DOVER KENT ARCHIVES

Page Updated:- Thursday, 20 December, 2018.

PUB LIST PUBLIC HOUSES Paul Skelton

Earliest 1607

White Horse

Latest 1826

(Name to)

 

Nonington

White Horse at Nonington

Above picture by kind permission of Clive Webb.

 

One reference found I have found is in the Wingham Division Ale Licence list, which shows the "White Horse," Nonington, to be re-licensed for the sum of 8 shillings in 1740, the licensee being Susan Rye.

 

The following information was kindly supplied by Clive Webb, see following web site:- http://www.nonington.com/

 

The White Horse in Church Street was built next to St. Mary's church and may well originally have been Church property as brewing was, before the Reformation, often carried out by monks as it was a good source of income for the Church and prior to commercial brewing the monasteries were the largest brewers. Many inns and alehouse evolved from the Church providing shelter and accommodation for travellers at one of their properties. The quality of the materials used in the construction of the premises show that was at one time a very high status building with extensive water cisterns underneath probably filled from the church roof.

The earliest written evidence of its use as an alehouse is in 1607 when the parish register records the burial on June 22, 1607 of:- "John Hickmore a bachelor and a mason ript his own bellie lyeing upon a bed at Mother (Widow) Gooddins' (also spelt Goddin, Goodyn) the alewife by Nonington Church, which acte he did upon the Saturday about five of the clock in the afternoone and he died on the next day at noone. ‘Qualis vita finis ita'". This Latin epitaph translates as, ‘ As his life, so his end'.

The Goodins appear to have been connected to the "White Horse" for some time previous, William Goodin died in January 1591 and Alice, his widow, probably succeeded him as licence holder. Alice Goodin nee Alice Deale was baptized at Nonington on January 11th 1542 at Nonington, and married William Goodin at Nonington on September 8, 1561. William was buried at Nonington on January 30th, 1591. In these times keeping an alehouse was one of the few opportunities for a women to run her own business, it is quite possible she ran the alehouse whilst her husband did another job, most likely as a tradesman, possibly as a blacksmith or carpenter or a husbandman (small tenant farmer). After her death, she was buried on May 24th, 1612, Alice was possibly succeeded by one of her sons, John, baptized January 4th,1561 or Sylvester baptized September 24th,1563.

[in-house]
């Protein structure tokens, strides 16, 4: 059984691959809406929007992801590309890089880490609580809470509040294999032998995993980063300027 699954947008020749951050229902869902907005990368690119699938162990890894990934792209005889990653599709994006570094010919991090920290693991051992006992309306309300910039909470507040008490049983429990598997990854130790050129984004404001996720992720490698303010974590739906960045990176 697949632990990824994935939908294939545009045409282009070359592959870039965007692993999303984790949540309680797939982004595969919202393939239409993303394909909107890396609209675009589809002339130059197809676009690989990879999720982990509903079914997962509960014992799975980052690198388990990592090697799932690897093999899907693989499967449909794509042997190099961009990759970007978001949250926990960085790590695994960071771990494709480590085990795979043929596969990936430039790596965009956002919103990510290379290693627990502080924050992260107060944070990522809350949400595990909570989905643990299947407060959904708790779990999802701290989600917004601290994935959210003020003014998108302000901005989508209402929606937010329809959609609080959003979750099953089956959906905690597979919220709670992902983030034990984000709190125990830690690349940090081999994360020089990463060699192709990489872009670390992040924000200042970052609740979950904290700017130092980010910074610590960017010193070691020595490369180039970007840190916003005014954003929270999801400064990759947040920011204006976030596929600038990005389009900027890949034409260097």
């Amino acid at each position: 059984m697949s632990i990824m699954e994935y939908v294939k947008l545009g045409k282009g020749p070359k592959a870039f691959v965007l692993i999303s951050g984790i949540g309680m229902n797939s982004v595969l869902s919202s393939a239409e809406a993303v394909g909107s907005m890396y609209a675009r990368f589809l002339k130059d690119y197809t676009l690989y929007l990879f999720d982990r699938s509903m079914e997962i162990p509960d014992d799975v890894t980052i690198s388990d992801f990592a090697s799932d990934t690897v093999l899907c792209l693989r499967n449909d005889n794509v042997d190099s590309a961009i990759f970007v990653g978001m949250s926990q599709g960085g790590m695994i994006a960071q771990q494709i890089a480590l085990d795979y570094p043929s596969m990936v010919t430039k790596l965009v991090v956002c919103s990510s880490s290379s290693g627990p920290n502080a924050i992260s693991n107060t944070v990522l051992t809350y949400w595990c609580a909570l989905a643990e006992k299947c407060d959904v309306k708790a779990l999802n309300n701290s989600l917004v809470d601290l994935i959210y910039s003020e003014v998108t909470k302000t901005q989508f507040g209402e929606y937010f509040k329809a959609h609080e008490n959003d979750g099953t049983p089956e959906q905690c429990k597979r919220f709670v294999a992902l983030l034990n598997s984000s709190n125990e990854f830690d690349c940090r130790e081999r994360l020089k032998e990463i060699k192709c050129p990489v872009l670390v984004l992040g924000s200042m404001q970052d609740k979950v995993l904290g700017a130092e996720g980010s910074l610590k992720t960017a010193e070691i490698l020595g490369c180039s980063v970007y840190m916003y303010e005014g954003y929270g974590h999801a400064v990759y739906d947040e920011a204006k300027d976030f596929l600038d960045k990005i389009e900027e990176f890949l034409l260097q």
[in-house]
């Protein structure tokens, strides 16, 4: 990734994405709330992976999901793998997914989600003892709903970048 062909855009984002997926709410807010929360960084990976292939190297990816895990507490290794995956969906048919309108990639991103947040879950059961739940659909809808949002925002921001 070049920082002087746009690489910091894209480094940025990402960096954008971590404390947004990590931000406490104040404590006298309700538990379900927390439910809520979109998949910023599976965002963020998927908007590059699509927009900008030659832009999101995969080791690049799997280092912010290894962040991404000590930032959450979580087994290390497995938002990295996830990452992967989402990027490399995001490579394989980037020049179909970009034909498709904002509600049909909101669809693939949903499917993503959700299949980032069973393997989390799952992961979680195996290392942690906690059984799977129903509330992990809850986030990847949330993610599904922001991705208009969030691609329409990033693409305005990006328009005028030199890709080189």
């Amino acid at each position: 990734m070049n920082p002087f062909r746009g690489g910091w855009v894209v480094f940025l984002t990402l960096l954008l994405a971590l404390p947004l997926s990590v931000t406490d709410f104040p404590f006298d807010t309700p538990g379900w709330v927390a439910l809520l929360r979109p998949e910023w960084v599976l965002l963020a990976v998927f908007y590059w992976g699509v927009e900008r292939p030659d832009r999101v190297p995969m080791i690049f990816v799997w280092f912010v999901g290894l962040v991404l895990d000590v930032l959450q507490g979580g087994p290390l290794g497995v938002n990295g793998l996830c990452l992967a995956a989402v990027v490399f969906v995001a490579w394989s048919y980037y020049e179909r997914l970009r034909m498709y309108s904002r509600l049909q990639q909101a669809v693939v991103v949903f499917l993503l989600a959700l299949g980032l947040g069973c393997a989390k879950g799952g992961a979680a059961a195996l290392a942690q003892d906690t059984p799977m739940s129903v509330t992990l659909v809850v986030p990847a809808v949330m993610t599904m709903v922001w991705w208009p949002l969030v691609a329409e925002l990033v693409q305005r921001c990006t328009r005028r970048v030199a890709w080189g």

The next documented evidence available is from 1659. In 1659 the alehouse, a “parcels-messe or tenement called the White Horse togr. With the barne stable buildings dove houses courtyards gardens orchards and piece of land contg by est 2 acres now in the occ of the sd John Deane" (with Thomas Prebble and William Bean, both of the parish, as guarantors) and described as “a common ale-house or victualling house” was sold to John Deane, victualler, of Nonington and Thomas Petit, yeoman, of Knolton by Daniel Pingle, mariner, of St. John the Baptist parish, Thanet, Henry Pingle, butcher, of Nonington, and Thomas Pingle, bricklayer, of Nonington, the sons and heirs in gavelkind (a form of land tenure & inheritance unique to Kent) of Thomas Pingle, deceased, of Nonington. John Deane and Elizabeth Deane, his wife, probably occupied the premises for some time before 1659 but for how long is not presently known.

Thomas Osbourne recorded as the licensee in 1674, he may well have succeeded John Deane at the alehouse. In 1672, Thomas had married his wife, Joan.

“In the 12th. Year of William the Second” (1700) Thomas Petit, yeoman, of Knolton, William Petit, Gabriel Petit, and John Petit, heirs in gavelkind of Thomas Petit of Knolton who had died in 1699, sold the property described as “all that messuage or tenement with the barns stables smiths forge buildings courtyards gardens and all that part or parcell of arable land enjoining by estimation two acres more or less...called or known by the name of the White Horse” to William Hammond. Thomas Petit senior appears to have obtained sole tenure of the property at some time in the proceeding forty years. The properties location was described as being bounded by the lands of Thomas Marsh esq., to the east and north (Thomas Marsh at that time occupied Old Court and Church Farms), the highway to the south and the churchyard to the west. At the time of the sale the licensee was William Sharpe, who had married his wife, Sarah, on March 12th, 1697.